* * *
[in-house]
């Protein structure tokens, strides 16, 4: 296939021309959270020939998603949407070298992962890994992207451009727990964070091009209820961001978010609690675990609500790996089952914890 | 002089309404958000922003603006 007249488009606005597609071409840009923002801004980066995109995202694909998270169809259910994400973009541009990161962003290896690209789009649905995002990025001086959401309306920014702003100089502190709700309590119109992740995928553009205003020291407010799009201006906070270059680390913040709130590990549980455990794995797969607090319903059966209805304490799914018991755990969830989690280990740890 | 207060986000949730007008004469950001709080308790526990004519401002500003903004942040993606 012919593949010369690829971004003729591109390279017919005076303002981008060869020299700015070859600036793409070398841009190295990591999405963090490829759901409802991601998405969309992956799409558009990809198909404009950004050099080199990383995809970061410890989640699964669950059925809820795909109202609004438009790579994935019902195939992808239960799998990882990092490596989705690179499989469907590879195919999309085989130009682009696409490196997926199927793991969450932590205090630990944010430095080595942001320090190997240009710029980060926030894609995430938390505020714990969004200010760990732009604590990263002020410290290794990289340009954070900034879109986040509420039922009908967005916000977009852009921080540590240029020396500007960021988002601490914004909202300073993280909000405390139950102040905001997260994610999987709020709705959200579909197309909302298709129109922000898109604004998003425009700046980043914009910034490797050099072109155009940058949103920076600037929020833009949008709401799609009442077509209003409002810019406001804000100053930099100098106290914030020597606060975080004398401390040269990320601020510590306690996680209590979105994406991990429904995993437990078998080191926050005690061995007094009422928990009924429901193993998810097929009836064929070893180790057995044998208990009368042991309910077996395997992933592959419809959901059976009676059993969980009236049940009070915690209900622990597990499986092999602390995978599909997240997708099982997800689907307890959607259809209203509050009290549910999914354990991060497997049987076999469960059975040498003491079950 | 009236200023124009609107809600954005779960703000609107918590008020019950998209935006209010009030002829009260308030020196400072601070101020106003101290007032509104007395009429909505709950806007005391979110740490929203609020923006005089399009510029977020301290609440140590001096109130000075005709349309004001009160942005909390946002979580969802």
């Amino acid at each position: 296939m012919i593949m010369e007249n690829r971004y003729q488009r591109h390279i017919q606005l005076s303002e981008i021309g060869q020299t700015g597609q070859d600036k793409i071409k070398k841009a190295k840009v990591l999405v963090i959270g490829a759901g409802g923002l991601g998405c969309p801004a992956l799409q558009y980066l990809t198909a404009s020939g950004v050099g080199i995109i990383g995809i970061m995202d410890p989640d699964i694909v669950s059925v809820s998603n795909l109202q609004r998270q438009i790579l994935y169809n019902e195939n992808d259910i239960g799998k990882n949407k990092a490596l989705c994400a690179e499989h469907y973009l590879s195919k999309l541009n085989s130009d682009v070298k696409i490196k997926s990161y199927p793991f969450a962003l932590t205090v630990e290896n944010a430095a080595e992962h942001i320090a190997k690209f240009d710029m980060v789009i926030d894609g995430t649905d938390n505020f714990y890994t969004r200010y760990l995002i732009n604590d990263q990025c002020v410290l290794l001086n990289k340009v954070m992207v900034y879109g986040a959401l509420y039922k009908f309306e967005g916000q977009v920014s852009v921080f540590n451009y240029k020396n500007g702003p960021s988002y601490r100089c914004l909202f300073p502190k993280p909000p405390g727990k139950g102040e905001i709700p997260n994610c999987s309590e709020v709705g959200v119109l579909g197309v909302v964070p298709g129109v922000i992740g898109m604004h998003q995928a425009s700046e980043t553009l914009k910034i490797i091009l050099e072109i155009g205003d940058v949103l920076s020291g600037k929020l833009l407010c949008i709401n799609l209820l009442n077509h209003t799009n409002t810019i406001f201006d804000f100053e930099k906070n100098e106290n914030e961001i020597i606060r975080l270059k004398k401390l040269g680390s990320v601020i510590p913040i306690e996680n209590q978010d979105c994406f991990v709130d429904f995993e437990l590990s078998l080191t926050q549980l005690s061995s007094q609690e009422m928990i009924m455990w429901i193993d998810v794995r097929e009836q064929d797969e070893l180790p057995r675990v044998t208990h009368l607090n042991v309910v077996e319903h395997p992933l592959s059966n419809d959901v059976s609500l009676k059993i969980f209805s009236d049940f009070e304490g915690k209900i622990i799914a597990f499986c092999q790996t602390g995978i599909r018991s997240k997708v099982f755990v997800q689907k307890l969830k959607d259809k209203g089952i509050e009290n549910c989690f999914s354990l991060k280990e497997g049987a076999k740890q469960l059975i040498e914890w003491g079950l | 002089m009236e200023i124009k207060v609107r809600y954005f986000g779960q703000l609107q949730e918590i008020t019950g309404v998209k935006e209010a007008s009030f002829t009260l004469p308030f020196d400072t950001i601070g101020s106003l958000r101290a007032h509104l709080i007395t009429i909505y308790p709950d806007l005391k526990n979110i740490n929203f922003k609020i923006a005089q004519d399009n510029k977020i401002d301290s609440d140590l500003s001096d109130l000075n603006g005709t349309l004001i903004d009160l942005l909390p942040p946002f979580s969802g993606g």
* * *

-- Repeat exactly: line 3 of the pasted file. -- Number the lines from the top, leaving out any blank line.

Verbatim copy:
């Amino acid at each position: 296939m012919i593949m010369e007249n690829r971004y003729q488009r591109h390279i017919q606005l005076s303002e981008i021309g060869q020299t700015g597609q070859d600036k793409i071409k070398k841009a190295k840009v990591l999405v963090i959270g490829a759901g409802g923002l991601g998405c969309p801004a992956l799409q558009y980066l990809t198909a404009s020939g950004v050099g080199i995109i990383g995809i970061m995202d410890p989640d699964i694909v669950s059925v809820s998603n795909l109202q609004r998270q438009i790579l994935y169809n019902e195939n992808d259910i239960g799998k990882n949407k990092a490596l989705c994400a690179e499989h469907y973009l590879s195919k999309l541009n085989s130009d682009v070298k696409i490196k997926s990161y199927p793991f969450a962003l932590t205090v630990e290896n944010a430095a080595e992962h942001i320090a190997k690209f240009d710029m980060v789009i926030d894609g995430t649905d938390n505020f714990y890994t969004r200010y760990l995002i732009n604590d990263q990025c002020v410290l290794l001086n990289k340009v954070m992207v900034y879109g986040a959401l509420y039922k009908f309306e967005g916000q977009v920014s852009v921080f540590n451009y240029k020396n500007g702003p960021s988002y601490r100089c914004l909202f300073p502190k993280p909000p405390g727990k139950g102040e905001i709700p997260n994610c999987s309590e709020v709705g959200v119109l579909g197309v909302v964070p298709g129109v922000i992740g898109m604004h998003q995928a425009s700046e980043t553009l914009k910034i490797i091009l050099e072109i155009g205003d940058v949103l920076s020291g600037k929020l833009l407010c949008i709401n799609l209820l009442n077509h209003t799009n409002t810019i406001f201006d804000f100053e930099k906070n100098e106290n914030e961001i020597i606060r975080l270059k004398k401390l040269g680390s990320v601020i510590p913040i306690e996680n209590q978010d979105c994406f991990v709130d429904f995993e437990l590990s078998l080191t926050q549980l005690s061995s007094q609690e009422m928990i009924m455990w429901i193993d998810v794995r097929e009836q064929d797969e070893l180790p057995r675990v044998t208990h009368l607090n042991v309910v077996e319903h395997p992933l592959s059966n419809d959901v059976s609500l009676k059993i969980f209805s009236d049940f009070e304490g915690k209900i622990i799914a597990f499986c092999q790996t602390g995978i599909r018991s997240k997708v099982f755990v997800q689907k307890l969830k959607d259809k209203g089952i509050e009290n549910c989690f999914s354990l991060k280990e497997g049987a076999k740890q469960l059975i040498e914890w003491g079950l | 002089m009236e200023i124009k207060v609107r809600y954005f986000g779960q703000l609107q949730e918590i008020t019950g309404v998209k935006e209010a007008s009030f002829t009260l004469p308030f020196d400072t950001i601070g101020s106003l958000r101290a007032h509104l709080i007395t009429i909505y308790p709950d806007l005391k526990n979110i740490n929203f922003k609020i923006a005089q004519d399009n510029k977020i401002d301290s609440d140590l500003s001096d109130l000075n603006g005709t349309l004001i903004d009160l942005l909390p942040p946002f979580s969802g993606g």